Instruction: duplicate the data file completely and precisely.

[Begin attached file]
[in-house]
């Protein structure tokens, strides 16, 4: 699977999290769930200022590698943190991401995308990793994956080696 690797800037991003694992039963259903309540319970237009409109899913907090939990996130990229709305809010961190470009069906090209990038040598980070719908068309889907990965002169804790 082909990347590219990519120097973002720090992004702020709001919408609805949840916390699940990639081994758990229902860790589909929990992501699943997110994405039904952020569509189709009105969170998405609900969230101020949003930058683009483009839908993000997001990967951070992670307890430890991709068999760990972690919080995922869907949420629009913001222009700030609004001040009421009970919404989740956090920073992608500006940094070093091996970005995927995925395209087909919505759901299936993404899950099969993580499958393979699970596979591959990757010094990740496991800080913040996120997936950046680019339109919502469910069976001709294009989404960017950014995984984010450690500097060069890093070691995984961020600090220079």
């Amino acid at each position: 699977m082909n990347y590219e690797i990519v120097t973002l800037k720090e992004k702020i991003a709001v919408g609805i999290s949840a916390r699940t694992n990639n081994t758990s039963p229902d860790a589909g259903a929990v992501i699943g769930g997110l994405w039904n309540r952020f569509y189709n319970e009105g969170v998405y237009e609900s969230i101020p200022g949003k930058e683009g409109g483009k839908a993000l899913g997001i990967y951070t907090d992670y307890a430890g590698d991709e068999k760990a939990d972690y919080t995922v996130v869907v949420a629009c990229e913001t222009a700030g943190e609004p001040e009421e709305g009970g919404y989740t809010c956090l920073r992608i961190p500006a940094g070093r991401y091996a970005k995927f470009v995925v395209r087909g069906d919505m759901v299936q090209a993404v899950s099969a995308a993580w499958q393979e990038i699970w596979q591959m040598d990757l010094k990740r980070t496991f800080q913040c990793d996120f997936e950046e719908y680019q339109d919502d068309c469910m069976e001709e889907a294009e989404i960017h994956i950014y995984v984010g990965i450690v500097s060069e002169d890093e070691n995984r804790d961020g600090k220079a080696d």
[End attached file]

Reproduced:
[in-house]
């Protein structure tokens, strides 16, 4: 699977999290769930200022590698943190991401995308990793994956080696 690797800037991003694992039963259903309540319970237009409109899913907090939990996130990229709305809010961190470009069906090209990038040598980070719908068309889907990965002169804790 082909990347590219990519120097973002720090992004702020709001919408609805949840916390699940990639081994758990229902860790589909929990992501699943997110994405039904952020569509189709009105969170998405609900969230101020949003930058683009483009839908993000997001990967951070992670307890430890991709068999760990972690919080995922869907949420629009913001222009700030609004001040009421009970919404989740956090920073992608500006940094070093091996970005995927995925395209087909919505759901299936993404899950099969993580499958393979699970596979591959990757010094990740496991800080913040996120997936950046680019339109919502469910069976001709294009989404960017950014995984984010450690500097060069890093070691995984961020600090220079």
């Amino acid at each position: 699977m082909n990347y590219e690797i990519v120097t973002l800037k720090e992004k702020i991003a709001v919408g609805i999290s949840a916390r699940t694992n990639n081994t758990s039963p229902d860790a589909g259903a929990v992501i699943g769930g997110l994405w039904n309540r952020f569509y189709n319970e009105g969170v998405y237009e609900s969230i101020p200022g949003k930058e683009g409109g483009k839908a993000l899913g997001i990967y951070t907090d992670y307890a430890g590698d991709e068999k760990a939990d972690y919080t995922v996130v869907v949420a629009c990229e913001t222009a700030g943190e609004p001040e009421e709305g009970g919404y989740t809010c956090l920073r992608i961190p500006a940094g070093r991401y091996a970005k995927f470009v995925v395209r087909g069906d919505m759901v299936q090209a993404v899950s099969a995308a993580w499958q393979e990038i699970w596979q591959m040598d990757l010094k990740r980070t496991f800080q913040c990793d996120f997936e950046e719908y680019q339109d919502d068309c469910m069976e001709e889907a294009e989404i960017h994956i950014y995984v984010g990965i450690v500097s060069e002169d890093e070691n995984r804790d961020g600090k220079a080696d």